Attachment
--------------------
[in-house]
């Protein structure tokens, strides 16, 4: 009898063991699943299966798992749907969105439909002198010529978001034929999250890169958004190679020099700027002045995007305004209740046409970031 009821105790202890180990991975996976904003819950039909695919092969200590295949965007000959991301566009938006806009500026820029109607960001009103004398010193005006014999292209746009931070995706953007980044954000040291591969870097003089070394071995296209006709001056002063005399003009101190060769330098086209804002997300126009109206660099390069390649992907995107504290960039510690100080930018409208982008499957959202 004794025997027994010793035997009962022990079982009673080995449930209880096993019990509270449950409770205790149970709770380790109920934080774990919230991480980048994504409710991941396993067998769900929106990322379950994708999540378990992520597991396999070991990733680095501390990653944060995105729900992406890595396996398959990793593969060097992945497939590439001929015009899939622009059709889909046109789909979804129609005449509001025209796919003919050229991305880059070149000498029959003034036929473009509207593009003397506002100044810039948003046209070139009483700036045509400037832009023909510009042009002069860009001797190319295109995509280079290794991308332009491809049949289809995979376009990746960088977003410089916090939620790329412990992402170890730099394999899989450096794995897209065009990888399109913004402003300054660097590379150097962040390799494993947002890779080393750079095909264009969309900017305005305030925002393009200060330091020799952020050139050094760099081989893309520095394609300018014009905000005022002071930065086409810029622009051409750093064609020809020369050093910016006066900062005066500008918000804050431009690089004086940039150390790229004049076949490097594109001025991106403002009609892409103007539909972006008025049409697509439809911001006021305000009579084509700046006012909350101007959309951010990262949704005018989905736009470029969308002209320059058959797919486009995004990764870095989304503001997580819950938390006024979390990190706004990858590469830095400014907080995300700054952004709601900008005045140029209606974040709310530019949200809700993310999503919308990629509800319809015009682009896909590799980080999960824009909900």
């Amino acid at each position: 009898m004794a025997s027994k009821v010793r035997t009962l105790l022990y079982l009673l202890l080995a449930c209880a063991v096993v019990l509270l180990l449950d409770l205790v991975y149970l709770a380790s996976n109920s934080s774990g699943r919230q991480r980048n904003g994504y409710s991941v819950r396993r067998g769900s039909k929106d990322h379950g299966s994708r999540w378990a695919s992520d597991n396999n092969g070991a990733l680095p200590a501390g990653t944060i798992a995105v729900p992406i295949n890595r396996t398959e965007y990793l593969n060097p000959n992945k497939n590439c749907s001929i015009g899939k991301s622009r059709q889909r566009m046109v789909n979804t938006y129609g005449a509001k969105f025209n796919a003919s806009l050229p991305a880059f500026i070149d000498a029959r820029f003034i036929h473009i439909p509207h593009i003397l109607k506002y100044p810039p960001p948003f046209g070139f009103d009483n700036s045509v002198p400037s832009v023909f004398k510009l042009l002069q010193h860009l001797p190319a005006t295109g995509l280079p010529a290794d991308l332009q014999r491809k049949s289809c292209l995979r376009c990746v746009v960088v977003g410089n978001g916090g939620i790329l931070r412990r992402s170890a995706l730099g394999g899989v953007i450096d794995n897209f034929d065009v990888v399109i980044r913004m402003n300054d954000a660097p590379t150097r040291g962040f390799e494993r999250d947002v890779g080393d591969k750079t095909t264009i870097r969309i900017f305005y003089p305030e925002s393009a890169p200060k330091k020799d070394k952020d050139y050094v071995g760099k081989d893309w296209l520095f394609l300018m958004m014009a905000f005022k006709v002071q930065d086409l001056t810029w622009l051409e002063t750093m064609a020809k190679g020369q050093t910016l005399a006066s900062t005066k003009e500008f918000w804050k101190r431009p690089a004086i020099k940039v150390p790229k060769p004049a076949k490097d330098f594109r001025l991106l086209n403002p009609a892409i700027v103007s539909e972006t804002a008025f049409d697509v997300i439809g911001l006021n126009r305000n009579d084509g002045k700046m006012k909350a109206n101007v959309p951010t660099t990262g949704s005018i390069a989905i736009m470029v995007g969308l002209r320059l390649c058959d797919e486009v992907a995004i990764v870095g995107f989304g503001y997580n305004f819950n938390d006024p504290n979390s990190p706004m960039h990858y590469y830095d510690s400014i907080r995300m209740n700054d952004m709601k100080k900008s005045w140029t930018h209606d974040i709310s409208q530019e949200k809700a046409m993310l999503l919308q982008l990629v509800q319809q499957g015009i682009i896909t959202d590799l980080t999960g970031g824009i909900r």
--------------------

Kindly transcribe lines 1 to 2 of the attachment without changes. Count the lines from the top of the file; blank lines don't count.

[in-house]
């Protein structure tokens, strides 16, 4: 009898063991699943299966798992749907969105439909002198010529978001034929999250890169958004190679020099700027002045995007305004209740046409970031 009821105790202890180990991975996976904003819950039909695919092969200590295949965007000959991301566009938006806009500026820029109607960001009103004398010193005006014999292209746009931070995706953007980044954000040291591969870097003089070394071995296209006709001056002063005399003009101190060769330098086209804002997300126009109206660099390069390649992907995107504290960039510690100080930018409208982008499957959202 004794025997027994010793035997009962022990079982009673080995449930209880096993019990509270449950409770205790149970709770380790109920934080774990919230991480980048994504409710991941396993067998769900929106990322379950994708999540378990992520597991396999070991990733680095501390990653944060995105729900992406890595396996398959990793593969060097992945497939590439001929015009899939622009059709889909046109789909979804129609005449509001025209796919003919050229991305880059070149000498029959003034036929473009509207593009003397506002100044810039948003046209070139009483700036045509400037832009023909510009042009002069860009001797190319295109995509280079290794991308332009491809049949289809995979376009990746960088977003410089916090939620790329412990992402170890730099394999899989450096794995897209065009990888399109913004402003300054660097590379150097962040390799494993947002890779080393750079095909264009969309900017305005305030925002393009200060330091020799952020050139050094760099081989893309520095394609300018014009905000005022002071930065086409810029622009051409750093064609020809020369050093910016006066900062005066500008918000804050431009690089004086940039150390790229004049076949490097594109001025991106403002009609892409103007539909972006008025049409697509439809911001006021305000009579084509700046006012909350101007959309951010990262949704005018989905736009470029969308002209320059058959797919486009995004990764870095989304503001997580819950938390006024979390990190706004990858590469830095400014907080995300700054952004709601900008005045140029209606974040709310530019949200809700993310999503919308990629509800319809015009682009896909590799980080999960824009909900």